The map (See Figure 2 above) shows examples of entrepreneurial families, which have built sizeable enterprises. In Mexico these include, Carlos Slim, considered the world’s richest man, who controls a conglomerate including telecoms (Telmex and America Movil), retail (Sanborns), and industrial holdings. In Brazil, the Egydio de Souza Aranha and Morreira Salles families have a controlling position in Itau Unibanco, the region’s most successful bank, and the Emirio de Moraes family control the Votorantim Group with interests including basic materials, mining, pulp and paper. In Chile, the Luksic family has extensive interests including mining (Antofagasta) banking and shipping and in Peru, the Romero family control Banco de Credito, the county’s major bank. The family names of Diniz, Cisneros, and Perez Companc are all readily identifiable with prominent businesses in their home countries, Brazil, Venezuela, and Argentina.
A Distinctive Growth Model for Family Businesses
There are two characteristics that define family businesses in Latin America: The first is that the businesses typically consist of multi-business portfolios with investments in several activities, often with no synergies between them. The second is that the strategy adopted by many families consciously includes the introduction of external capital to accelerate growth historically because debt markets are underdeveloped and interest rates can be prohibitively high. The risk of loss of control is less than in many other countries because different classes of shares can be used making it possible to retain control with a shareholding as low as 17%. In a region where debt markets are limited, the ability to raise additional equity to dilute below the normal 50% level, without losing control, provides added flexibility to owners to maintain their competitive position in a rapidly growing market. Lack of capital can be a constraint for those companies opting to remain fully private although the use of strategic joint ventures can mitigate this where access to specialist capabilities is required.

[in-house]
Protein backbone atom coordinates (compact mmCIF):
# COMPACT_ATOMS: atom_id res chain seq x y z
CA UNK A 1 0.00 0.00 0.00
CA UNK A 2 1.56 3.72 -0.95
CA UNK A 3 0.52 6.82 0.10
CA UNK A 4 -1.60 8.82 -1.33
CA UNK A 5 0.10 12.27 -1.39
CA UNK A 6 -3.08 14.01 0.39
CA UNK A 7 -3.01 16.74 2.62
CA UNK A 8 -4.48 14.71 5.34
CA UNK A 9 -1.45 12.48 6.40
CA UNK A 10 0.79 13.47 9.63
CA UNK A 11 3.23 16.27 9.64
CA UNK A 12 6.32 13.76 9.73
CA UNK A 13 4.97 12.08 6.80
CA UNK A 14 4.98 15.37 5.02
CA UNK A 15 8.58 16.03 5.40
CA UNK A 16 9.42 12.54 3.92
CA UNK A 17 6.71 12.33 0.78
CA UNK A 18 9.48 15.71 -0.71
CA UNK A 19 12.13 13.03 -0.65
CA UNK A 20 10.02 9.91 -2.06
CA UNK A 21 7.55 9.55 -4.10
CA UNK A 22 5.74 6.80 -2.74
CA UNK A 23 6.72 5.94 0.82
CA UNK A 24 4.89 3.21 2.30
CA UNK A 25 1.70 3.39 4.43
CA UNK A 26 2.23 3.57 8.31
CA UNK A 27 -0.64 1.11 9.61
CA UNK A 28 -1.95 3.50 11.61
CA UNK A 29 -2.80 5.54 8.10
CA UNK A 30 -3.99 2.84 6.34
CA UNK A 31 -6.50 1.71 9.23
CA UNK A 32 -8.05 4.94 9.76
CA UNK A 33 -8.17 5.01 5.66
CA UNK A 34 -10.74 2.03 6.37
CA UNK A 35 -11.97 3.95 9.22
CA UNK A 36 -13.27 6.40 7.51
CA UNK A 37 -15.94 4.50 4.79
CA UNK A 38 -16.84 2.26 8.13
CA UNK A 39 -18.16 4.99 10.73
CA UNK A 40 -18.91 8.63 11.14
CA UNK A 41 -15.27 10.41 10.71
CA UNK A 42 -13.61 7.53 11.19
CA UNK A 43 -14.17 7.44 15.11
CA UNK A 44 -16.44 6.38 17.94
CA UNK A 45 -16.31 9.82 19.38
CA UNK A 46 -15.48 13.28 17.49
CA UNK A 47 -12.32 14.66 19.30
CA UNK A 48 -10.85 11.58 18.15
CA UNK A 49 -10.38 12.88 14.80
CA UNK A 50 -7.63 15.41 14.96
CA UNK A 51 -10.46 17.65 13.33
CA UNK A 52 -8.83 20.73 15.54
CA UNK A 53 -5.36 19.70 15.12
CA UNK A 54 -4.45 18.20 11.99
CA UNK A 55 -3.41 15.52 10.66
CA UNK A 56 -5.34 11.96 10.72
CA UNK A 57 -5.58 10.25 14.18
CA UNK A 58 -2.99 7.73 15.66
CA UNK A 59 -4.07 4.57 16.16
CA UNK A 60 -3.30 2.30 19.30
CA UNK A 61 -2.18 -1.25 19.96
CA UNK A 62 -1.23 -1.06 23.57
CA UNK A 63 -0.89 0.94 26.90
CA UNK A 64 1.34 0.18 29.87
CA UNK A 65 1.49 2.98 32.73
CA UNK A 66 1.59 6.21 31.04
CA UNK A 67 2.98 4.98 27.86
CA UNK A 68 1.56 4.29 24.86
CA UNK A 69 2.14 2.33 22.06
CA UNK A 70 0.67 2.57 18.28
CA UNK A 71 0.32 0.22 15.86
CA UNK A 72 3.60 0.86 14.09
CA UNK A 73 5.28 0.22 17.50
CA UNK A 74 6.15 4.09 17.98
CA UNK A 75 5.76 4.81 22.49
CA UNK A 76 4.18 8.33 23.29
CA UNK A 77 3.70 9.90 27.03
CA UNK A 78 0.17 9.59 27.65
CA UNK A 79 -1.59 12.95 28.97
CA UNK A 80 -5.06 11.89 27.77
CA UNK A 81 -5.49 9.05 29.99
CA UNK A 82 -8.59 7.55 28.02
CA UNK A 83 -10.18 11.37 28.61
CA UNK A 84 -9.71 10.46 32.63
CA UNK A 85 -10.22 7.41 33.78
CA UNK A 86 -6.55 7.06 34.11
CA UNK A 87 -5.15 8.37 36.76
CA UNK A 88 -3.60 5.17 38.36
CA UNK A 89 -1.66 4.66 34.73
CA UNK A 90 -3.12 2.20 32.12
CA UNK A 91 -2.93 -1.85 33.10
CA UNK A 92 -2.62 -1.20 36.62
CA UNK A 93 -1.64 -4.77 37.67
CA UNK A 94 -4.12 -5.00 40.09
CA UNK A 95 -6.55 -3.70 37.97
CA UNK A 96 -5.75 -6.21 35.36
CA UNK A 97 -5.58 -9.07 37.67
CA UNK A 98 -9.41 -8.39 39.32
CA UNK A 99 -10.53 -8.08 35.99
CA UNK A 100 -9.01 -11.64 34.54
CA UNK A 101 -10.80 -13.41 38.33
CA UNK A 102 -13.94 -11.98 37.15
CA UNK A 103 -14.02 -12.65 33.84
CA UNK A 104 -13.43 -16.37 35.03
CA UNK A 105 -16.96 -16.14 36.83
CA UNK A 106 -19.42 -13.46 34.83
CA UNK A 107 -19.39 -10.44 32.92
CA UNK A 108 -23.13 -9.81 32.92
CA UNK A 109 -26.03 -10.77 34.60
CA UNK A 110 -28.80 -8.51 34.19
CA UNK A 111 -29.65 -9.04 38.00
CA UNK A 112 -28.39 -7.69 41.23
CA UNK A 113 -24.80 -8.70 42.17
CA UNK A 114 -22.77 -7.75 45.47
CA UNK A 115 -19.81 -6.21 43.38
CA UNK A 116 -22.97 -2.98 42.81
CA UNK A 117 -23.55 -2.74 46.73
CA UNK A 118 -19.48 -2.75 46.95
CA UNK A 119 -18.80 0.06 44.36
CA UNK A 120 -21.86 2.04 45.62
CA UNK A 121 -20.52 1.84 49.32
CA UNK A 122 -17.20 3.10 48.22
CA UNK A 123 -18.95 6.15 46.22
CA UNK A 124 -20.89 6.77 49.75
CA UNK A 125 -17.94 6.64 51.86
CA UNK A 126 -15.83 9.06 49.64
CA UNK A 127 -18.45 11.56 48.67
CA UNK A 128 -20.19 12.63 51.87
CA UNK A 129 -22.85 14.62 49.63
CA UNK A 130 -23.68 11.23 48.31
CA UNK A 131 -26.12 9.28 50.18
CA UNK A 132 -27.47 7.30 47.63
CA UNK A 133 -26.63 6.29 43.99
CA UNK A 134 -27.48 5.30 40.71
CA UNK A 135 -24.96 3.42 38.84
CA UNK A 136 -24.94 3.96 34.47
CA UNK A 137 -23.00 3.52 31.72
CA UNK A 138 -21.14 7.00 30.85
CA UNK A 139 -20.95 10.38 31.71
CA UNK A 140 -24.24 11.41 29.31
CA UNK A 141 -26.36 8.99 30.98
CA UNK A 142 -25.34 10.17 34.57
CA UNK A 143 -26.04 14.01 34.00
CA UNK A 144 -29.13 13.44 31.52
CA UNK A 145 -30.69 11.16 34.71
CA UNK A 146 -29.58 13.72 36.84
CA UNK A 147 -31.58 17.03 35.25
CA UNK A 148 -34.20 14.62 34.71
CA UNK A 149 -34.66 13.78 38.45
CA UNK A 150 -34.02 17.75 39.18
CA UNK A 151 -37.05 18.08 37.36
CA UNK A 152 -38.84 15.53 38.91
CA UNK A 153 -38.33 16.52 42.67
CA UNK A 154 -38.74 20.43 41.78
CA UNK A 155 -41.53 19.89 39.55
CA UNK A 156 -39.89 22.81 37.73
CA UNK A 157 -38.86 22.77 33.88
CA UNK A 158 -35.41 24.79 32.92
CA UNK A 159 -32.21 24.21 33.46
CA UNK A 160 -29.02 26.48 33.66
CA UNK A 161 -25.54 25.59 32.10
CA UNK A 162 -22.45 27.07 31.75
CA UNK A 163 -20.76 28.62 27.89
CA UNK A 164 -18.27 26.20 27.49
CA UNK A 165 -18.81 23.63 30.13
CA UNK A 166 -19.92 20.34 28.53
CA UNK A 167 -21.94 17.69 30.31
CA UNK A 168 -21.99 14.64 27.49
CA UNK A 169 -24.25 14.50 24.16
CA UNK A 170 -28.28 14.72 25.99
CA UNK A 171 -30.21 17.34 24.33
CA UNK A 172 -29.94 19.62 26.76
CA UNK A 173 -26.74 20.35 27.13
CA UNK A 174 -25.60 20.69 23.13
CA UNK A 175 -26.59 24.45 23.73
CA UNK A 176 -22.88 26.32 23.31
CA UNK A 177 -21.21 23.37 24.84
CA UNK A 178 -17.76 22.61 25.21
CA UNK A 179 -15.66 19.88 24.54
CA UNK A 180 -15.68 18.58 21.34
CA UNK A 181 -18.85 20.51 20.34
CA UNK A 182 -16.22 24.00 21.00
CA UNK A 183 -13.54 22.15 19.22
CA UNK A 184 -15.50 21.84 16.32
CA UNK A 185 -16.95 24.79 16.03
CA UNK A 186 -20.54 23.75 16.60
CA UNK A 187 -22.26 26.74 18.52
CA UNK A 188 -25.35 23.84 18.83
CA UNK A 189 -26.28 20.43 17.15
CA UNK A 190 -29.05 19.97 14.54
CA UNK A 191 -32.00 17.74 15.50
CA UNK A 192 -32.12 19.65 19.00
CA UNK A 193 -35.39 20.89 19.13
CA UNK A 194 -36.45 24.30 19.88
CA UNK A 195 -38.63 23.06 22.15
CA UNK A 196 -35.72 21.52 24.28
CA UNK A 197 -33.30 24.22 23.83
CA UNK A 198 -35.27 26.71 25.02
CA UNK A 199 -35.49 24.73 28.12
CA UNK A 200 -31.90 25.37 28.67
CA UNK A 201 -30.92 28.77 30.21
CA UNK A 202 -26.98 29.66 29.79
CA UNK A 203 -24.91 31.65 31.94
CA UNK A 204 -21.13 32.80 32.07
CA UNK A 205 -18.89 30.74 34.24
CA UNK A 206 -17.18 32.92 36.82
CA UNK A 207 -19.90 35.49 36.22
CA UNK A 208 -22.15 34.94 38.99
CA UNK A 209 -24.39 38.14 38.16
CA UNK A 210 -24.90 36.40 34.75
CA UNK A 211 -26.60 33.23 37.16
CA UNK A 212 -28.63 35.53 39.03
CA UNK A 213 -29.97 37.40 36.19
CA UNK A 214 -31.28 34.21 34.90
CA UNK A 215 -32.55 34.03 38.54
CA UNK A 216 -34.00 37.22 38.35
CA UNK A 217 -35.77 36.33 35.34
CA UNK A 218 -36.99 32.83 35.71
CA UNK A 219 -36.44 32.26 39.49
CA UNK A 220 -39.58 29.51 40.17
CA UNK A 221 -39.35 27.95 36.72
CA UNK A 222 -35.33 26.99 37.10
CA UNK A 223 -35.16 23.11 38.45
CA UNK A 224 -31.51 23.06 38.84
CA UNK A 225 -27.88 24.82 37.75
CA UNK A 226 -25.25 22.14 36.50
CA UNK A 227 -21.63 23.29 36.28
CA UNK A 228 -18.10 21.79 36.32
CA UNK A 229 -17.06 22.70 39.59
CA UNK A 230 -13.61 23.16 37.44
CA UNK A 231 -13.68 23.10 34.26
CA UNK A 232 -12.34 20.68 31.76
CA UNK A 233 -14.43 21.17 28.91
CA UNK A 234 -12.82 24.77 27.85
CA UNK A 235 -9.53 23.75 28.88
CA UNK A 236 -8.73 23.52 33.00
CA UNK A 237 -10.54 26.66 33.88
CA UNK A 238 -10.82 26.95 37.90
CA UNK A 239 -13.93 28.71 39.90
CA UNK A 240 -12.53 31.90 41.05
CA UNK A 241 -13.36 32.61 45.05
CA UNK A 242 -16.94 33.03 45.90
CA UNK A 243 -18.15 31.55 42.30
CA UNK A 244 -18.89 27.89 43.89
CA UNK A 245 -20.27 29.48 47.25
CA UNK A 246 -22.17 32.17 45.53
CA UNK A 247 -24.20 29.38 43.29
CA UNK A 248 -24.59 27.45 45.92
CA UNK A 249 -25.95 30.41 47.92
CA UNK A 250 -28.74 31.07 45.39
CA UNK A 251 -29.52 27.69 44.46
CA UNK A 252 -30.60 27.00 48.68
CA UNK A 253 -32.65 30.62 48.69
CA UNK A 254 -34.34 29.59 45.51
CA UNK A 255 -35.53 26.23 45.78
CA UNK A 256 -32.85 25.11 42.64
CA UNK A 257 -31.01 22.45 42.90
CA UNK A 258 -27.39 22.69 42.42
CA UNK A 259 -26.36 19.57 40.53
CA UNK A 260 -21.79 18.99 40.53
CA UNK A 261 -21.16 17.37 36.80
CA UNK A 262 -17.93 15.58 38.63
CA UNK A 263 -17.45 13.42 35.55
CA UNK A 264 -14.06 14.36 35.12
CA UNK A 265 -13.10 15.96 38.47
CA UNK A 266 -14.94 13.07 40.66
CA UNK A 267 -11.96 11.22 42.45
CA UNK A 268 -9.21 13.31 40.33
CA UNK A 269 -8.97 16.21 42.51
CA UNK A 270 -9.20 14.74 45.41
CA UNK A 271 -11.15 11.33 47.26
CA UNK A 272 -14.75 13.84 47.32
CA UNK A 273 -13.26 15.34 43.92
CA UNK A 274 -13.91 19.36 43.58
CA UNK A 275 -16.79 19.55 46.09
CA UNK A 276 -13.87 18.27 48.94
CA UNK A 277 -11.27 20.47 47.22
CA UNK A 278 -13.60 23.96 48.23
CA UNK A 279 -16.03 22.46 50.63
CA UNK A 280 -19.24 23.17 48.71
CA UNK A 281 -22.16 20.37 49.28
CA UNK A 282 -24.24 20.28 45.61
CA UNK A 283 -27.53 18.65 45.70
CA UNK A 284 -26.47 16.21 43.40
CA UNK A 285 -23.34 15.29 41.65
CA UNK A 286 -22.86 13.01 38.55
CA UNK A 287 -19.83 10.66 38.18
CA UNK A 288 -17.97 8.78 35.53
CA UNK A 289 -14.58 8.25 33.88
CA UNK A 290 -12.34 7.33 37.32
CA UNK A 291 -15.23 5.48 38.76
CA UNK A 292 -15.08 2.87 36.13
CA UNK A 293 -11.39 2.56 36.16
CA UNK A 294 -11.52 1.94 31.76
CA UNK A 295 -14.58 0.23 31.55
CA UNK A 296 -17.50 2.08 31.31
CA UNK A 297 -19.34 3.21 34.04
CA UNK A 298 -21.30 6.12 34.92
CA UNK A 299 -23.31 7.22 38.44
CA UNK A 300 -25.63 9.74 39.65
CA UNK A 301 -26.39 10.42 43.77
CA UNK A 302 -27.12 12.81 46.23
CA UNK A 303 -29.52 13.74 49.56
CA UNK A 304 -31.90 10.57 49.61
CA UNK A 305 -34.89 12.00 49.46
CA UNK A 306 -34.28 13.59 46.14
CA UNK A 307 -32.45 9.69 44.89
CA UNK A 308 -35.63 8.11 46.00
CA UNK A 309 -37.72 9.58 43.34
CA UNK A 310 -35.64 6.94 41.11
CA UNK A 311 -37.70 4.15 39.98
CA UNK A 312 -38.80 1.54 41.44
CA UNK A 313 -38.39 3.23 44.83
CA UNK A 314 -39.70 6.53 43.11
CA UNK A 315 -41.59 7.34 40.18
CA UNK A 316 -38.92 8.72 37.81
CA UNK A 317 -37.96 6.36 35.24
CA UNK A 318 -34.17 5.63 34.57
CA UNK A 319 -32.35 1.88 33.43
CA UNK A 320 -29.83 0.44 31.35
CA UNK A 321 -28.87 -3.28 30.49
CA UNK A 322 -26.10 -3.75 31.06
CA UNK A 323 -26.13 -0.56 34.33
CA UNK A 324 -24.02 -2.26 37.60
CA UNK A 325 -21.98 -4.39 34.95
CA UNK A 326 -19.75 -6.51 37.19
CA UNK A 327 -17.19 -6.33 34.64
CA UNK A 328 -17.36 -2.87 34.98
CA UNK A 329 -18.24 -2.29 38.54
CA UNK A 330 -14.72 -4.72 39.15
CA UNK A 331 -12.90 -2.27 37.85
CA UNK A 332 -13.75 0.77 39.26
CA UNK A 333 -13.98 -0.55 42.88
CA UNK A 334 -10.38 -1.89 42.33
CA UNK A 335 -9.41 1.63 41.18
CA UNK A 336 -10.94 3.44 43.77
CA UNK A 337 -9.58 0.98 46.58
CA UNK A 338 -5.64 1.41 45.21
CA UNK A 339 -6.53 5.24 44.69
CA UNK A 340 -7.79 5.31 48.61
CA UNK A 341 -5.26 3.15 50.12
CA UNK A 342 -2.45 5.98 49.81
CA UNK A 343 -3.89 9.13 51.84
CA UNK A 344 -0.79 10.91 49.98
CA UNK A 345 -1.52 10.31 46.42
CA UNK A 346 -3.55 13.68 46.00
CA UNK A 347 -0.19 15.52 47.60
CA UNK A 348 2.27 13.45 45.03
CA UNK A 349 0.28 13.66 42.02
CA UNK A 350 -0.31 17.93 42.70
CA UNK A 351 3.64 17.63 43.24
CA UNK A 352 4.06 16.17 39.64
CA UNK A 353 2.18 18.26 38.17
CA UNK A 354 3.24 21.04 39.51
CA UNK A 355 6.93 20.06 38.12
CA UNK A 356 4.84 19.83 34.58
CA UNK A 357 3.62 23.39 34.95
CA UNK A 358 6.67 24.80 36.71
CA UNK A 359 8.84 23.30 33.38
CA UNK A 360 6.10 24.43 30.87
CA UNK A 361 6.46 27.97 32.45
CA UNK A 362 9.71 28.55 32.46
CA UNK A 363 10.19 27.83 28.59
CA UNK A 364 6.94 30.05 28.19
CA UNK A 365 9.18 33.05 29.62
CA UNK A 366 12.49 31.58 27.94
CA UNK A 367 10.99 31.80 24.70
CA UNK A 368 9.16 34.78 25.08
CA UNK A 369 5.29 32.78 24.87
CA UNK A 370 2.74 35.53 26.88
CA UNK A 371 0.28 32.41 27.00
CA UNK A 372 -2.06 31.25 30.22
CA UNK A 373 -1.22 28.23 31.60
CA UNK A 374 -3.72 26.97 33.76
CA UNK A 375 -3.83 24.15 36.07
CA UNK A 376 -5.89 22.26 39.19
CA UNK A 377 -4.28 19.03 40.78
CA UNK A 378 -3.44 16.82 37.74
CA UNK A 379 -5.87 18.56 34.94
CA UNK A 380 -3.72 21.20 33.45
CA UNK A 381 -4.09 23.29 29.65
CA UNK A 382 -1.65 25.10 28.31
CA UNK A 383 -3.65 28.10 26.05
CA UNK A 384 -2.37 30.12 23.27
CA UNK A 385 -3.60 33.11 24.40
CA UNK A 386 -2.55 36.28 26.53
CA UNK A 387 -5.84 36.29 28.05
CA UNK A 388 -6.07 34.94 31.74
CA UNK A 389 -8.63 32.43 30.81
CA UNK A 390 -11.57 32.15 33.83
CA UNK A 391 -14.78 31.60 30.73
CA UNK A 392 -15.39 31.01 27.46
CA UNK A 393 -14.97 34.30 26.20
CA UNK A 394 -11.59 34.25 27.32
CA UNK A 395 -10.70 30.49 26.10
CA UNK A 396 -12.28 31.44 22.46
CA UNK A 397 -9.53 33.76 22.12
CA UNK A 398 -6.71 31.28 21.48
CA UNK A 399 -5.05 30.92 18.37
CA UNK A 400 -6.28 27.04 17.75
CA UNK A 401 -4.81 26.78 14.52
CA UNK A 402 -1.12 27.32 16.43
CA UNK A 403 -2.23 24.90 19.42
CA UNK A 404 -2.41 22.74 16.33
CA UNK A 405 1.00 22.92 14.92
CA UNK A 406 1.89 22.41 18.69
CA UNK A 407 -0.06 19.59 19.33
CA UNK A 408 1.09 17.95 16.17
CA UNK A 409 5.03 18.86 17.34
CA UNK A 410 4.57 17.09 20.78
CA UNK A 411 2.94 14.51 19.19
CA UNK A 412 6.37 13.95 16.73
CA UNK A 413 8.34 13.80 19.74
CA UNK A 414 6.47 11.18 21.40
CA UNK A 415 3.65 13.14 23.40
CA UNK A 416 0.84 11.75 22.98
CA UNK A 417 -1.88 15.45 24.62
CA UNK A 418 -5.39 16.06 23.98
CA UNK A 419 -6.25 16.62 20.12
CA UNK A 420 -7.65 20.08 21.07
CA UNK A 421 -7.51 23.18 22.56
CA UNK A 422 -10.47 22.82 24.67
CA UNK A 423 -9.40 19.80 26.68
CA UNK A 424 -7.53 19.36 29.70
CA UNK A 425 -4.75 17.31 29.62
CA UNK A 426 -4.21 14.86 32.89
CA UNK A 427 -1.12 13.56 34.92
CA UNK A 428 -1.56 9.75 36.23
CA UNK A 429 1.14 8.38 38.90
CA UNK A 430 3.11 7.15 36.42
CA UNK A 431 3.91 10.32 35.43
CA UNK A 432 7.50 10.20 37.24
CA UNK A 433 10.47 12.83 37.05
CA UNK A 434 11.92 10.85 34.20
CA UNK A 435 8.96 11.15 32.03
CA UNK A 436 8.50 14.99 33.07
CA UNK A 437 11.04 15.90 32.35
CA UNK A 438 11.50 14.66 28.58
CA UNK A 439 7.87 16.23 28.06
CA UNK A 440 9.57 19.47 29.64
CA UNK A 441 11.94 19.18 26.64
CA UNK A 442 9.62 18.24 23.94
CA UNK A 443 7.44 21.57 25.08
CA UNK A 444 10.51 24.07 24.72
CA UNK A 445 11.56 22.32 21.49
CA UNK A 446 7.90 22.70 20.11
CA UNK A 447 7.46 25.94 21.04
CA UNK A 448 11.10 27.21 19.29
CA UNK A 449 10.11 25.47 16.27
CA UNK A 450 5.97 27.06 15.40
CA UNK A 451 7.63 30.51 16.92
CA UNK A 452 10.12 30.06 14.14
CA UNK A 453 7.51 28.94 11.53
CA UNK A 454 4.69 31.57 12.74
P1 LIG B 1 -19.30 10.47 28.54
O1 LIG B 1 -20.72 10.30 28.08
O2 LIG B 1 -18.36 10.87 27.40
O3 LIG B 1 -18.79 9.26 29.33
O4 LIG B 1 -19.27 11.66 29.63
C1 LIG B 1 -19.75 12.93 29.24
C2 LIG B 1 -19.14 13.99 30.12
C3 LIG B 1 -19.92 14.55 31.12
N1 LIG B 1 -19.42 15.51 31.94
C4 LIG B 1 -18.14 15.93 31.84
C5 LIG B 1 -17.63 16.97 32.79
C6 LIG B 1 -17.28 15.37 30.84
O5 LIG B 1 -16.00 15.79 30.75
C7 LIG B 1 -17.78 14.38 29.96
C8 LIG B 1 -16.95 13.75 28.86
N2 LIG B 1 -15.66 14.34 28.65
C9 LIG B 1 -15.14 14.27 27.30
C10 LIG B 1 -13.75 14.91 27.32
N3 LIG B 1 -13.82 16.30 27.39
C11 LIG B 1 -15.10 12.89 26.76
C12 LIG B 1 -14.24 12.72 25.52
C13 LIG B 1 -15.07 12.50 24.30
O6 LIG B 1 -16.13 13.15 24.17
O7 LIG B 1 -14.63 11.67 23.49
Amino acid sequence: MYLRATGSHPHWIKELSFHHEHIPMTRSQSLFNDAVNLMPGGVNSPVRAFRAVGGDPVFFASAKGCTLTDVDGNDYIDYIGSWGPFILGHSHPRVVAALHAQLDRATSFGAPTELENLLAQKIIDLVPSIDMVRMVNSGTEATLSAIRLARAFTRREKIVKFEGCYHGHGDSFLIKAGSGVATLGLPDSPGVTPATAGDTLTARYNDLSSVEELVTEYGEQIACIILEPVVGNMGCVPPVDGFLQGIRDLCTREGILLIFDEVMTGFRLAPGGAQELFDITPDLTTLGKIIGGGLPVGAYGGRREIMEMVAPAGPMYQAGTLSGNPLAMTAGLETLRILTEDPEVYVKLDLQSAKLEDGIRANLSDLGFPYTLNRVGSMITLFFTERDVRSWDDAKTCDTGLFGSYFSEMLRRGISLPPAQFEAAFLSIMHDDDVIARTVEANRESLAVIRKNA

The introduction of external capital to Latin American family businesses has greatly improved “governance and transparency” with benefits for family and shareholders.
Extra-regional Growth – The Development of an International Footprint
Only 10 years ago it was unusual for a Latin American company to have an international presence. Since then, a number of regional champions have internationalised their businesses in a series of well-planned opportunistic moves. The evolution of the Gerdau and Bimbo Groups illustrate this (see Figure 3 below).
Challenges Faced by Business Families
The challenges that business owners have to confront, is influenced by the countries in which they operate but common to all are the following:
• How to sustain growth to remain competitive in a rapidly changing environment and balance this with the financial needs of the family shareholders. The issues here being the retention of control, the debate over re-investment versus higher dividends, and the level of additional risk to be assumed.